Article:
Despite receiving little credit for his contributions, the early dial manufacturing process in the United States was greatly influenced by John Webb. Dial making was a delicate process requiring a deep understanding of the art form. At the time, this level of expertise was severely lacking in America.
John Webb was the son of an expert English dial enameler and painter, from whom he learned the trade of dial making. After a lengthy apprenticeship, Webb emigrated from Liverpool to the United States in 1855, just as the early watchmaking industry was being formed in America.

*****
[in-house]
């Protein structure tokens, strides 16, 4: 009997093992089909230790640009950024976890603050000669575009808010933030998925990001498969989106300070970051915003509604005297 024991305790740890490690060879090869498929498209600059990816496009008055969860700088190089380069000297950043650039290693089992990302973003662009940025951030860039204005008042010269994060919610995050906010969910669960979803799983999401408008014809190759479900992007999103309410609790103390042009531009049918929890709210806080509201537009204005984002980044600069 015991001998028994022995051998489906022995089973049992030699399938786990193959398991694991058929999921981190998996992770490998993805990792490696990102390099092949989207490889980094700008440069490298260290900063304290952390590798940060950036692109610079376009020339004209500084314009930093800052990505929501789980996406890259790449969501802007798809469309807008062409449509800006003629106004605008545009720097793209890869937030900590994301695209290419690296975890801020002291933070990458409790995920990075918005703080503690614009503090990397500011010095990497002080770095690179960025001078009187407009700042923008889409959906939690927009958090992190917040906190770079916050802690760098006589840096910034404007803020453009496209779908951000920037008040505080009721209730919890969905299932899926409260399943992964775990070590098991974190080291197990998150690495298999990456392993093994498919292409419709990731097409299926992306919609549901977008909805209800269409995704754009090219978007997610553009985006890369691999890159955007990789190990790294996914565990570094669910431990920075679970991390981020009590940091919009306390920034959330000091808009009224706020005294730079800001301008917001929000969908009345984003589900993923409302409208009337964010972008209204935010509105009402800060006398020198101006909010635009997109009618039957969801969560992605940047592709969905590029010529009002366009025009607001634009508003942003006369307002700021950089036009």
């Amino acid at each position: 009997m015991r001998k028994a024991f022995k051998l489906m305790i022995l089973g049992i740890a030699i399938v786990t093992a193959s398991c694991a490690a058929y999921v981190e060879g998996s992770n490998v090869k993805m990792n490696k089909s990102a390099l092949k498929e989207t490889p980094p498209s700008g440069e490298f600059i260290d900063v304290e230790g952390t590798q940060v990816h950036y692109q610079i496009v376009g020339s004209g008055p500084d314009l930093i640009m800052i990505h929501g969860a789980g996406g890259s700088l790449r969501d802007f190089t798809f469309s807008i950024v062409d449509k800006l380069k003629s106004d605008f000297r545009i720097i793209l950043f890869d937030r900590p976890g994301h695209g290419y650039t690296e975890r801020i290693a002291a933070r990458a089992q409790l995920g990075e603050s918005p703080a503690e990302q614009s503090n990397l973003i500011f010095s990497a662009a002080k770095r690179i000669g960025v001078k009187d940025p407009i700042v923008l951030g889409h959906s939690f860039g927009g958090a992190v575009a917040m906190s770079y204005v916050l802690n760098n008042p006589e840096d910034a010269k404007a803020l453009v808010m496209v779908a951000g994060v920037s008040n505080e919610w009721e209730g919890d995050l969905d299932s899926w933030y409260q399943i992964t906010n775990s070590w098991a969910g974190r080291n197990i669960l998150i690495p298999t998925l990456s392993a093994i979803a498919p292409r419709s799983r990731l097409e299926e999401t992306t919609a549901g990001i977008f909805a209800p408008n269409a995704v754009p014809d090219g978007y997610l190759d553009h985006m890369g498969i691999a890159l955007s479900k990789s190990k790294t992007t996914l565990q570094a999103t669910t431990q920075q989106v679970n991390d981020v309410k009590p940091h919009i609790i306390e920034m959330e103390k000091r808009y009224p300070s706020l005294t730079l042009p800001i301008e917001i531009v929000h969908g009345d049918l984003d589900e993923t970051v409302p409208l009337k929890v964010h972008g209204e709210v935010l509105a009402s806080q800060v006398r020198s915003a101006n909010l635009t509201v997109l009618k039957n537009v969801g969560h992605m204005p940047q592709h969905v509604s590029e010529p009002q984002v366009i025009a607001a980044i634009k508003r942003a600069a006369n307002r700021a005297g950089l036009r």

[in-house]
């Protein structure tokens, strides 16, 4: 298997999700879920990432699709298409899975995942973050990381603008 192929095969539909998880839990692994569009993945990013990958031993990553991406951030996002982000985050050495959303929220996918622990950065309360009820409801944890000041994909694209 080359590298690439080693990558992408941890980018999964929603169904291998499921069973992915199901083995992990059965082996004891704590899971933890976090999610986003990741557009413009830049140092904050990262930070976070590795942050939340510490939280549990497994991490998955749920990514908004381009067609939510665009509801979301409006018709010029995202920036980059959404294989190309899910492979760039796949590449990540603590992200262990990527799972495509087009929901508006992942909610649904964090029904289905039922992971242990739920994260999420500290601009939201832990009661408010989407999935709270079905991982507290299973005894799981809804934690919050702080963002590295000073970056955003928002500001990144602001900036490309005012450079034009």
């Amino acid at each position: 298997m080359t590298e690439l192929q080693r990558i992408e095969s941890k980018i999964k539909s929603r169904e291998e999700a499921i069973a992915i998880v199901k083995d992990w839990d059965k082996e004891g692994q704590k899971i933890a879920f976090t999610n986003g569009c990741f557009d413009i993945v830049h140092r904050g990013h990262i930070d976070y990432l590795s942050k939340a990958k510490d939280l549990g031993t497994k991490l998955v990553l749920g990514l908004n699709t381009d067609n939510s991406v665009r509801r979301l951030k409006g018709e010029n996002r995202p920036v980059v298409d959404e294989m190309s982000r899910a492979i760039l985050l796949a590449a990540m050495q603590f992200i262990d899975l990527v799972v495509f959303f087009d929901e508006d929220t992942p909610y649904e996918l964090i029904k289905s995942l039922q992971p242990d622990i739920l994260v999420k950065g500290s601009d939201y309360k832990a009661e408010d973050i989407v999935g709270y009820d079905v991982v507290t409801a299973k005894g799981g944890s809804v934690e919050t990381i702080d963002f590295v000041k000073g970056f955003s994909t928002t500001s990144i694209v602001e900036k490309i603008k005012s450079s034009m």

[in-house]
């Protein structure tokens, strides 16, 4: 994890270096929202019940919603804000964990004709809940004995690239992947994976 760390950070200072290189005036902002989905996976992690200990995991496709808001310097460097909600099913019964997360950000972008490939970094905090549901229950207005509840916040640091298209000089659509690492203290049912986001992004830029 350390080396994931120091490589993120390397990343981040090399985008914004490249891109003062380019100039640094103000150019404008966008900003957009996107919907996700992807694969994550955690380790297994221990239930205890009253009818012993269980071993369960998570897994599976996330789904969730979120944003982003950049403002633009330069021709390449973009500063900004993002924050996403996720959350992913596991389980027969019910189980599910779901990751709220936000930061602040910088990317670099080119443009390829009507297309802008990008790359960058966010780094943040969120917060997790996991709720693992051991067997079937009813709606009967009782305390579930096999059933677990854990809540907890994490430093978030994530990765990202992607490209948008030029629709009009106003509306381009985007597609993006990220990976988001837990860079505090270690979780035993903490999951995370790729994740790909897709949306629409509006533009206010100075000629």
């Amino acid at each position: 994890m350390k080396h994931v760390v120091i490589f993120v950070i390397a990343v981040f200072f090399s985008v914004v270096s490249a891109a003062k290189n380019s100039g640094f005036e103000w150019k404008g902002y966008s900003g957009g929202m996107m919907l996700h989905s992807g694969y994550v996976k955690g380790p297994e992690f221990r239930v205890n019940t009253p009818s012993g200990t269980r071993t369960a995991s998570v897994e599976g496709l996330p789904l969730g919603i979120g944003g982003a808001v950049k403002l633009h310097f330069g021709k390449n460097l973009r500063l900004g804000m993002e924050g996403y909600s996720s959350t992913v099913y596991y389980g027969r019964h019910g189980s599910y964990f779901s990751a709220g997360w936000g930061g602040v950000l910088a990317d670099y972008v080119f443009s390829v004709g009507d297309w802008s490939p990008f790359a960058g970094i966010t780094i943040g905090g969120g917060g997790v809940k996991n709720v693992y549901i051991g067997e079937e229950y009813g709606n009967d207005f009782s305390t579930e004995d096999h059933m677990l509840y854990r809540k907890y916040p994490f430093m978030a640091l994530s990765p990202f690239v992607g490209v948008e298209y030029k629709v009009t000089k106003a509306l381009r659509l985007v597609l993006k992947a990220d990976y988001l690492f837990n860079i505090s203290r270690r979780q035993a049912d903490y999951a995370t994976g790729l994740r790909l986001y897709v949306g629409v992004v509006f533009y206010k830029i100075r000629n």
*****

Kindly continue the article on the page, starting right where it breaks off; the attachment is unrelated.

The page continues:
Within a few years, Webb was associated with the young watch company organized by Edward Howard and Aaron Dennison. At the time, Dennison was working to find a reliable method to produce a dial with a sunk seconds bit. Fortunately, Webb possessed the knowledge of an effective process, and the first sunk second dials were made under the Appleton, Tracy & Co. name in 1857. Shortly thereafter, John Webb was appointed as foreman of the dial department at the newly-constructed watch factory in Waltham, Massachusetts.
The process of creating the sunk seconds bit was still guarded as a trade secret, even to the factory employees. For this reason, Webb frequently worked at home to provision the holes in the enameled dials and delivered the results back to the factory for finishing.